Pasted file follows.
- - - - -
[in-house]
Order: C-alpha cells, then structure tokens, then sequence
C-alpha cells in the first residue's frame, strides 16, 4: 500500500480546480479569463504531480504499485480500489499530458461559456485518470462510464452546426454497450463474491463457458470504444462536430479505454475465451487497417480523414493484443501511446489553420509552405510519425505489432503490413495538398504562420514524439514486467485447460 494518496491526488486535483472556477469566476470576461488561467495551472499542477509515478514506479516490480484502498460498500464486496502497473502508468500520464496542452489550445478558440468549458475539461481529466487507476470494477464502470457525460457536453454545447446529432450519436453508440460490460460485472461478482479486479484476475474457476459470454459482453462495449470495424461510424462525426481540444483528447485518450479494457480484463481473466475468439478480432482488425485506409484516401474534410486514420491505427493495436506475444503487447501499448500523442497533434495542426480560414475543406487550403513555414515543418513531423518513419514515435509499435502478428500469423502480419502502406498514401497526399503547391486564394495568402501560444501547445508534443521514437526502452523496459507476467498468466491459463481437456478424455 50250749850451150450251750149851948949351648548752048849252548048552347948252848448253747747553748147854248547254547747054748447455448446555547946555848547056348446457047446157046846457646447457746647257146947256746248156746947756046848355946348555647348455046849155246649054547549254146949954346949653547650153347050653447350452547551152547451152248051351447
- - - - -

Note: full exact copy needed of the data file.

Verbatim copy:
[in-house]
Order: C-alpha cells, then structure tokens, then sequence
C-alpha cells in the first residue's frame, strides 16, 4: 500500500480546480479569463504531480504499485480500489499530458461559456485518470462510464452546426454497450463474491463457458470504444462536430479505454475465451487497417480523414493484443501511446489553420509552405510519425505489432503490413495538398504562420514524439514486467485447460 494518496491526488486535483472556477469566476470576461488561467495551472499542477509515478514506479516490480484502498460498500464486496502497473502508468500520464496542452489550445478558440468549458475539461481529466487507476470494477464502470457525460457536453454545447446529432450519436453508440460490460460485472461478482479486479484476475474457476459470454459482453462495449470495424461510424462525426481540444483528447485518450479494457480484463481473466475468439478480432482488425485506409484516401474534410486514420491505427493495436506475444503487447501499448500523442497533434495542426480560414475543406487550403513555414515543418513531423518513419514515435509499435502478428500469423502480419502502406498514401497526399503547391486564394495568402501560444501547445508534443521514437526502452523496459507476467498468466491459463481437456478424455 50250749850451150450251750149851948949351648548752048849252548048552347948252848448253747747553748147854248547254547747054748447455448446555547946555848547056348446457047446157046846457646447457746647257146947256746248156746947756046848355946348555647348455046849155246649054547549254146949954346949653547650153347050653447350452547551152547451152248051351447